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Vertical Distributions of Primary and Secondary Aerosols in Urban Boundary Layer: Insights into Sources, Chemistry, and Interaction with Meteorology

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  • L. Lei
  • Y. Sun
  • B. Ouyang
  • Y. Qiu
  • C. Xie
  • G. Tang
  • W. Zhou
  • Y. He
  • Q. Wang
  • X. Cheng
  • P. Fu
  • Z. Wang
<mark>Journal publication date</mark>20/04/2021
<mark>Journal</mark>Environmental Science and Technology
Issue number8
Number of pages11
Pages (from-to)4542-4552
Publication StatusPublished
Early online date26/03/21
<mark>Original language</mark>English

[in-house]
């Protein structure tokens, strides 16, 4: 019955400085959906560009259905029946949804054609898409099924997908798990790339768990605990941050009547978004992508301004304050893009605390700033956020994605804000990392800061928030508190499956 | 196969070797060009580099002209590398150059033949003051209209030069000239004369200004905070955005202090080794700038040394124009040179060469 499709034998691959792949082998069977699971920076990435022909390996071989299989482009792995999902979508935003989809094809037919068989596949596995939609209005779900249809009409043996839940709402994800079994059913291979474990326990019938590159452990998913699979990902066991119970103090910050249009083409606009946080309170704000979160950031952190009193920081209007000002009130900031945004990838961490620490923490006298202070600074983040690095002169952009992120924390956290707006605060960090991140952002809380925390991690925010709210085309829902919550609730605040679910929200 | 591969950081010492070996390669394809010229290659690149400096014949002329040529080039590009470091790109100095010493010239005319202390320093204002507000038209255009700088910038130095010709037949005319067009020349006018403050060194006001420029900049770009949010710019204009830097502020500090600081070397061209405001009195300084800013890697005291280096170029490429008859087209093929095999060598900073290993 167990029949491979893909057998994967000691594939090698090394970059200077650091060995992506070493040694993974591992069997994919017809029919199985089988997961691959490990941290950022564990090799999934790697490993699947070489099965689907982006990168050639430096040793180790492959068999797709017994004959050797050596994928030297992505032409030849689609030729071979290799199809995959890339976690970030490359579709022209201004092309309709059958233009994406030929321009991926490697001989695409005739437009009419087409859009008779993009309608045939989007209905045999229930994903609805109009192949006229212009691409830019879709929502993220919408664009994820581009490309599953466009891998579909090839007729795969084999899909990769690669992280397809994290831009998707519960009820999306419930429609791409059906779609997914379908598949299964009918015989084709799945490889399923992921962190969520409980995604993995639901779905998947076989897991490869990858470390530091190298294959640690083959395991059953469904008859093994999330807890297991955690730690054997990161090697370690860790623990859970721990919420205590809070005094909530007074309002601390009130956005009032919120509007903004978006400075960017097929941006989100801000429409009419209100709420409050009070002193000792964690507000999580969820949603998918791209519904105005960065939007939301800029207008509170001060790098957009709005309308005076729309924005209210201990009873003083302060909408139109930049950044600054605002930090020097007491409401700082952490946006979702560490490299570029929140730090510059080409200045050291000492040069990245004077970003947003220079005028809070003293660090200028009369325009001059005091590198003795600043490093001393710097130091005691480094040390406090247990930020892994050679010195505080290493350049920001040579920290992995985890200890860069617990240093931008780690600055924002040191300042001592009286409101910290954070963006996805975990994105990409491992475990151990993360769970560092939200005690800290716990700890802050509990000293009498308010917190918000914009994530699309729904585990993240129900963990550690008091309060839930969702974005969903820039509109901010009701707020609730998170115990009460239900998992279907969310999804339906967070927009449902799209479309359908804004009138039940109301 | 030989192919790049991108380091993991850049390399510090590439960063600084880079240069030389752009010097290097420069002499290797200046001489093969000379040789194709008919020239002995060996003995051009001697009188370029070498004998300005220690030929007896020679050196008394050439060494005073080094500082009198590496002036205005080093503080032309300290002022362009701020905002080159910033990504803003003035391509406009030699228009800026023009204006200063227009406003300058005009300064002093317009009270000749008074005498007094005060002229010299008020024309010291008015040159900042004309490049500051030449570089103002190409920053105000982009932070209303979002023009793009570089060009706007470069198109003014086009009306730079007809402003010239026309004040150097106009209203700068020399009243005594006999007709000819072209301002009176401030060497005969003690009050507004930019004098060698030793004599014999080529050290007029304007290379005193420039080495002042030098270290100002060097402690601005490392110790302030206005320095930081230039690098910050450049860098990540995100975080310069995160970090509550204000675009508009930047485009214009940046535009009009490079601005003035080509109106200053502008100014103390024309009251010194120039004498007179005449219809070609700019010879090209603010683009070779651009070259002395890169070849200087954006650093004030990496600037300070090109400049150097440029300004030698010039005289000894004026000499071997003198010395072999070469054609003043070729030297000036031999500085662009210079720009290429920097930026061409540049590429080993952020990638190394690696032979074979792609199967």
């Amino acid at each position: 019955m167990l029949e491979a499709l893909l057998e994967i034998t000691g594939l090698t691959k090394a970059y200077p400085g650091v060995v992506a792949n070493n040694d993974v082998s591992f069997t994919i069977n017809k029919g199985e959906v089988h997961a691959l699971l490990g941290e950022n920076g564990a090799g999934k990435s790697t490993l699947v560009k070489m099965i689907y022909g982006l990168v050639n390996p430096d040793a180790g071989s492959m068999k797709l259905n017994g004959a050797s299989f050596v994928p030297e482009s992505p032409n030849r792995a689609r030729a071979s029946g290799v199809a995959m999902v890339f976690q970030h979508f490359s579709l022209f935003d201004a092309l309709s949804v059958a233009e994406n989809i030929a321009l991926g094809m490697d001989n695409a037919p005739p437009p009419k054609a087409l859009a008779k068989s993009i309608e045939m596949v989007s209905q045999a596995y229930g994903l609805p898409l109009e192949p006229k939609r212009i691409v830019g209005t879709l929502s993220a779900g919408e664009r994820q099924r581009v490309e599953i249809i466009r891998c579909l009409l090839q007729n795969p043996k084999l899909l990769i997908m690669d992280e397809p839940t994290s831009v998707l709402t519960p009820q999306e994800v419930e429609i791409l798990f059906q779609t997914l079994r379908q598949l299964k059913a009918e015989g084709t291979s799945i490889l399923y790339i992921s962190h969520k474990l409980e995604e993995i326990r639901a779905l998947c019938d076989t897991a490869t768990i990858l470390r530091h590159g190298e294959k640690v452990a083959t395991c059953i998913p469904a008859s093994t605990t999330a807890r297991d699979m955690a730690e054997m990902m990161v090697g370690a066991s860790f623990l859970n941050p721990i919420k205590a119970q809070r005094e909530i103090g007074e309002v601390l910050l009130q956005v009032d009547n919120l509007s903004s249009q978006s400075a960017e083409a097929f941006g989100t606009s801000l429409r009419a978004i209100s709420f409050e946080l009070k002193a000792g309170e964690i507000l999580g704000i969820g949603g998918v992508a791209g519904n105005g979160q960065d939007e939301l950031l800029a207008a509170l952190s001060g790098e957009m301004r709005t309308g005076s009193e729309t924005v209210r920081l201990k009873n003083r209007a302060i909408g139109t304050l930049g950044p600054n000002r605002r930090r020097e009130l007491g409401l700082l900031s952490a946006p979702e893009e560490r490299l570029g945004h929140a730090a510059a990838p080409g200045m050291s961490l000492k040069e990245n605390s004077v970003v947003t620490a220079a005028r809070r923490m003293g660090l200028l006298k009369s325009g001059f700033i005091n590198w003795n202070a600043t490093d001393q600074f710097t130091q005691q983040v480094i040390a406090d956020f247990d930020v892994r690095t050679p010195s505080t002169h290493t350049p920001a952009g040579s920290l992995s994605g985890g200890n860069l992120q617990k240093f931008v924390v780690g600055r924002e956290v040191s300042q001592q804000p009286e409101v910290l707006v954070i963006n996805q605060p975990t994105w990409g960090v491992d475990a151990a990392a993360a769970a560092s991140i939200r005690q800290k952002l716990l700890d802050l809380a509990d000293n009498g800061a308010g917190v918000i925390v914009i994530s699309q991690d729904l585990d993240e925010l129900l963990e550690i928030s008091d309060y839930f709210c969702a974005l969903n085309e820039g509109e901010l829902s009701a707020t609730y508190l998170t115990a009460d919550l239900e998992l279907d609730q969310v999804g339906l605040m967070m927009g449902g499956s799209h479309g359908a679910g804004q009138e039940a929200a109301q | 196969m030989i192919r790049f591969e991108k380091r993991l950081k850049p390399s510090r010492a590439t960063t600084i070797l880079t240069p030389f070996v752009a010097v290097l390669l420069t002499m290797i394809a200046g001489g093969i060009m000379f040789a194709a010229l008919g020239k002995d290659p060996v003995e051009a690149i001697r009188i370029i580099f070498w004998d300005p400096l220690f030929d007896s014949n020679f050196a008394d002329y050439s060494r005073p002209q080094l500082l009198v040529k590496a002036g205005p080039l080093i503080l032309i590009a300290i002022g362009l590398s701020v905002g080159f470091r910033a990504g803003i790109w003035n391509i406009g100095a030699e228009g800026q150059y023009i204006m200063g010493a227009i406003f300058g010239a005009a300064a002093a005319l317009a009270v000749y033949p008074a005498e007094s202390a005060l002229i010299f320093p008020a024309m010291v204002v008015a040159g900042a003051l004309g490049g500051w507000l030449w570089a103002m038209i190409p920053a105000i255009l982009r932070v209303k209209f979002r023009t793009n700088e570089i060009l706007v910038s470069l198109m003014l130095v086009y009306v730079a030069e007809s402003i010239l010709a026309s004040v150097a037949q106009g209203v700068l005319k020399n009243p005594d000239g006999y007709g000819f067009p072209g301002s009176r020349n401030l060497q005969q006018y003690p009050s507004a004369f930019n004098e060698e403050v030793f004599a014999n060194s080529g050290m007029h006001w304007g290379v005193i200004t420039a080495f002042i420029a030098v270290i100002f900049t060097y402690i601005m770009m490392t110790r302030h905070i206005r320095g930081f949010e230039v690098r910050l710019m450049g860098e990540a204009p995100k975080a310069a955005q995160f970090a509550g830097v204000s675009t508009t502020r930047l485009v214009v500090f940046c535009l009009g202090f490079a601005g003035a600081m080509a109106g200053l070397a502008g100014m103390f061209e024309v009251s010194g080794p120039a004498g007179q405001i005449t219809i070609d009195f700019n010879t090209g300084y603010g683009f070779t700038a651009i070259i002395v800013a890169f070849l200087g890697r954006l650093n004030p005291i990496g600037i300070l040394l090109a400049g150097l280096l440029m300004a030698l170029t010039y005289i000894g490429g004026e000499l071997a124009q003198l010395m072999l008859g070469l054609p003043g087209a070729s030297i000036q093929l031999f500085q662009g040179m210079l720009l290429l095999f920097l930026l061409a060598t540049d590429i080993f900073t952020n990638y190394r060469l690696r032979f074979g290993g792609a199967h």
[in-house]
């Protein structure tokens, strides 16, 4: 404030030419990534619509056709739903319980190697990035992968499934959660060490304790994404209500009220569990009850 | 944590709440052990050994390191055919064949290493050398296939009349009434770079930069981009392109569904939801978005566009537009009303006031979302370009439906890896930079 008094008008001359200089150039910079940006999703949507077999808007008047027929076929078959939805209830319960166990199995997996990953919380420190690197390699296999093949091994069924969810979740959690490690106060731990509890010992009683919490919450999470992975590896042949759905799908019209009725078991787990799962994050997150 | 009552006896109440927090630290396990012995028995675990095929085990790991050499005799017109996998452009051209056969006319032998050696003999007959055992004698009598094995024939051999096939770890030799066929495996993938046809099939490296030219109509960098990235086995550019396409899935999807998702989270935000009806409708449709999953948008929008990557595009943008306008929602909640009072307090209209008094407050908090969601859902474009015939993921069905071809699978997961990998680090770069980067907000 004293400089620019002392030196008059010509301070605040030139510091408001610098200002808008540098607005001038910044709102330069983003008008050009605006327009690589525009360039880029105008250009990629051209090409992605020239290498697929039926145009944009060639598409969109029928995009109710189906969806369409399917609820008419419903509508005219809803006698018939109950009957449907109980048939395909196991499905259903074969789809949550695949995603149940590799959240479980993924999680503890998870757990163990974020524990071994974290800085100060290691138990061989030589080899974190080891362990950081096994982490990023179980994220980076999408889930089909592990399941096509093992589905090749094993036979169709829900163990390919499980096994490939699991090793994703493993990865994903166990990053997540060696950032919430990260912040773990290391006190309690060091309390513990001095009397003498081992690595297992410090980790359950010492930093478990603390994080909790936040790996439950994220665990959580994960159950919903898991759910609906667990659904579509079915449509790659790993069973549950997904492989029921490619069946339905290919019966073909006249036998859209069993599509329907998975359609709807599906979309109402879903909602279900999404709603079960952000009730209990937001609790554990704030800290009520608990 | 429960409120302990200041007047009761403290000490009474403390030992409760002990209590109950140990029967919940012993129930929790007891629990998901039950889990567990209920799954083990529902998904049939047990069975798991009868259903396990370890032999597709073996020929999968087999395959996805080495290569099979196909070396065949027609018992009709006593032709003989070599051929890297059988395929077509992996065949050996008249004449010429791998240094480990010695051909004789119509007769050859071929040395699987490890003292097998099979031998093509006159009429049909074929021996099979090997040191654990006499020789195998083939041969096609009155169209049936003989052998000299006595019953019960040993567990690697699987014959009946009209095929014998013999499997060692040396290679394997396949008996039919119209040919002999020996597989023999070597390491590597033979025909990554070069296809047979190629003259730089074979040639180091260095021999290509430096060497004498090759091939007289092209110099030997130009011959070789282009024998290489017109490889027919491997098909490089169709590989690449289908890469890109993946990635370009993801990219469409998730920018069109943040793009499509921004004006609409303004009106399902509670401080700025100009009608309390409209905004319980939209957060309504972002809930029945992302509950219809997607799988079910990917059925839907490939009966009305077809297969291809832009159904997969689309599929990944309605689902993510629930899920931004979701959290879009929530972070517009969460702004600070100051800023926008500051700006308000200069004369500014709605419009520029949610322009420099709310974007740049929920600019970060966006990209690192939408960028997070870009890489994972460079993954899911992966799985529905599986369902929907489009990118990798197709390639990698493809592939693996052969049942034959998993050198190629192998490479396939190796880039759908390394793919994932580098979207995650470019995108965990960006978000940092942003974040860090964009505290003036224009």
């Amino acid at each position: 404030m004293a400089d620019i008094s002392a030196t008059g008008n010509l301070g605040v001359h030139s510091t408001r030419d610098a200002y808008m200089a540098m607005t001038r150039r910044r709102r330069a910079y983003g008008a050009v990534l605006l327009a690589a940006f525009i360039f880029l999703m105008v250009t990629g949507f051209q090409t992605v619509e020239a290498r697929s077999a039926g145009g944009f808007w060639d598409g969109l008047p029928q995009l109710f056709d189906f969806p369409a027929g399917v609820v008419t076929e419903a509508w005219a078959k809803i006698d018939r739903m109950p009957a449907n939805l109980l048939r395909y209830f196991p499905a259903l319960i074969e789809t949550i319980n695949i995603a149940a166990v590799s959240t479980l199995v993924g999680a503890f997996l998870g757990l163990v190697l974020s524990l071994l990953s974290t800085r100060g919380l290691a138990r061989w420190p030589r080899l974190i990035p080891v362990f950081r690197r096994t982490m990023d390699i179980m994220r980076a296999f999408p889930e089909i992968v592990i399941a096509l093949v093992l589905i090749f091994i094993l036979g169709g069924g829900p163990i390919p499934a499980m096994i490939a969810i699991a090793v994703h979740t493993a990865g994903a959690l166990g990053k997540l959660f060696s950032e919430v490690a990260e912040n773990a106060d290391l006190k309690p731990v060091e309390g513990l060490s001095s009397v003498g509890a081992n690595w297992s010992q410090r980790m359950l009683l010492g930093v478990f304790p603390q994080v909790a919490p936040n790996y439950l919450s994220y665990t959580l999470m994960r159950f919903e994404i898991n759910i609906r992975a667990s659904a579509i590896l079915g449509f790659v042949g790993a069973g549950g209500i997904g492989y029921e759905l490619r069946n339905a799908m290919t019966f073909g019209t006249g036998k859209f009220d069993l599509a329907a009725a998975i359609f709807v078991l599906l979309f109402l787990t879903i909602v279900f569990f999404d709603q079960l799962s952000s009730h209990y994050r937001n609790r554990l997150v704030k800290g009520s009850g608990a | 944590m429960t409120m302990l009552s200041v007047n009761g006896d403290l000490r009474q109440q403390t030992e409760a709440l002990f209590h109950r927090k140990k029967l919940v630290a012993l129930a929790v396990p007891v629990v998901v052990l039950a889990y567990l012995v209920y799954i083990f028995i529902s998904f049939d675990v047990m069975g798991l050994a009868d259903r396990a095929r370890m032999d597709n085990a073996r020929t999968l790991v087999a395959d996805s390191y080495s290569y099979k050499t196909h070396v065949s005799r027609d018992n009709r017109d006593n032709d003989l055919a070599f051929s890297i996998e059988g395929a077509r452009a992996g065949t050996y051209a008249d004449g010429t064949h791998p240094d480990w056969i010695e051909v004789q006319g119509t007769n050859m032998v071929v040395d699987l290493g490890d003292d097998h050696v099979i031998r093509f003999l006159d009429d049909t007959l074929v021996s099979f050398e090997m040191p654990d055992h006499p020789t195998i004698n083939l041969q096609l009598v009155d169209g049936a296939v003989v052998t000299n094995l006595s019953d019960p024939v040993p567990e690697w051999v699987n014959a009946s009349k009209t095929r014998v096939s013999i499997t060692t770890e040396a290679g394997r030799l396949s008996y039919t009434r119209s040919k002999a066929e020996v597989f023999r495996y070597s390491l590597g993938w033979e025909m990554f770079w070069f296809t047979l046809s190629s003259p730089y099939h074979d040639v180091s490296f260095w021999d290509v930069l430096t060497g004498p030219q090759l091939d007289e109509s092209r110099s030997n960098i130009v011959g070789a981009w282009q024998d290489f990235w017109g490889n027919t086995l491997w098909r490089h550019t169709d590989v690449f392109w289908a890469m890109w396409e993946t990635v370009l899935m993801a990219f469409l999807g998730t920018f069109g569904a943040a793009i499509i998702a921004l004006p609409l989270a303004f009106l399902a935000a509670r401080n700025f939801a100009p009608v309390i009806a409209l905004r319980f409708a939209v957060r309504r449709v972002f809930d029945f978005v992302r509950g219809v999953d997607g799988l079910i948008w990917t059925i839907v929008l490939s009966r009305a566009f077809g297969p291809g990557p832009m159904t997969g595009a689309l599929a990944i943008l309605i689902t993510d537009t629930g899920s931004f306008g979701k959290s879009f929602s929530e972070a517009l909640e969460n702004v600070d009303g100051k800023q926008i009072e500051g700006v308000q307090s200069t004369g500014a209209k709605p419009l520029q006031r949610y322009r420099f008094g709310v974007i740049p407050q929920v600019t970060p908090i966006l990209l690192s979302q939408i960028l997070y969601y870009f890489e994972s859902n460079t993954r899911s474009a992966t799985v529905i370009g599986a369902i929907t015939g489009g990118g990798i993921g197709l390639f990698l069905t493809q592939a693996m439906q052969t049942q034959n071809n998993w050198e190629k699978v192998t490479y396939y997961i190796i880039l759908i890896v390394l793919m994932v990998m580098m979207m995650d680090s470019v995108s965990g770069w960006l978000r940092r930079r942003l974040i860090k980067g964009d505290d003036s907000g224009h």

Vertical measurements are essential for the characterization of aerosol and boundary layer interactions; yet, our knowledge of vertical profiles of primary and secondary aerosol species in megacities is limited. Here, we conducted comprehensive vertical measurements of aerosol particle composition on a 325 m meteorological tower with two aerosol chemical speciation monitors in winter in urban Beijing. The simultaneous measurements at ground level, 140, and 240 m illustrated similar aerosol bulk composition at these three heights. However, the vertical ratios varied significantly among different aerosol species. Particularly, the vertical ratios of the aqueous phase and photochemical-related secondary organic aerosol (SOA) (aqOOA/OOA) decreased significantly, accompanied by the increases in ratios of secondary to primary OA, highlighting different chemical properties of OA between ground level and aloft, and the large impacts of vertical changes in meteorology and gaseous precursors on SOA formation. The vertical changes in NO3/SO4 ratios, however, were mostly insignificant, likely due to the low relative humidity and aerosol water content that inhibited nocturnal heterogeneous reactions in the residual layer. Considerable increases in the ratios of 240 m to ground level in the early morning were also observed for most aerosol species, demonstrating impact of residual layer on the air pollution of 2nd day.